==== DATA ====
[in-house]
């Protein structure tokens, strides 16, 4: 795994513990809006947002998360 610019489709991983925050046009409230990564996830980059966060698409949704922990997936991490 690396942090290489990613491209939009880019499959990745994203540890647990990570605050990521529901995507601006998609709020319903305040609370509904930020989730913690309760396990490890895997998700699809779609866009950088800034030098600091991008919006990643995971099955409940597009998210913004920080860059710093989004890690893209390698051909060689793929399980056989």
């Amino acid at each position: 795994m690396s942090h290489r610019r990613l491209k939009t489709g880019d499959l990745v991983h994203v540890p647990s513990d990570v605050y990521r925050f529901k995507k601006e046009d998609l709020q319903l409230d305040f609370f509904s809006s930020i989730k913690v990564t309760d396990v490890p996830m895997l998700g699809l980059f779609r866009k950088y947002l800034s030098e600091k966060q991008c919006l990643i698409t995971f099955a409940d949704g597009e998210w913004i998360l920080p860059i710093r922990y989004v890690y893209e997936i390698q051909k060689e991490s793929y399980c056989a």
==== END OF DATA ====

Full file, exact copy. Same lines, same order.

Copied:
[in-house]
């Protein structure tokens, strides 16, 4: 795994513990809006947002998360 610019489709991983925050046009409230990564996830980059966060698409949704922990997936991490 690396942090290489990613491209939009880019499959990745994203540890647990990570605050990521529901995507601006998609709020319903305040609370509904930020989730913690309760396990490890895997998700699809779609866009950088800034030098600091991008919006990643995971099955409940597009998210913004920080860059710093989004890690893209390698051909060689793929399980056989």
């Amino acid at each position: 795994m690396s942090h290489r610019r990613l491209k939009t489709g880019d499959l990745v991983h994203v540890p647990s513990d990570v605050y990521r925050f529901k995507k601006e046009d998609l709020q319903l409230d305040f609370f509904s809006s930020i989730k913690v990564t309760d396990v490890p996830m895997l998700g699809l980059f779609r866009k950088y947002l800034s030098e600091k966060q991008c919006l990643i698409t995971f099955a409940d949704g597009e998210w913004i998360l920080p860059i710093r922990y989004v890690y893209e997936i390698q051909k060689e991490s793929y399980c056989a």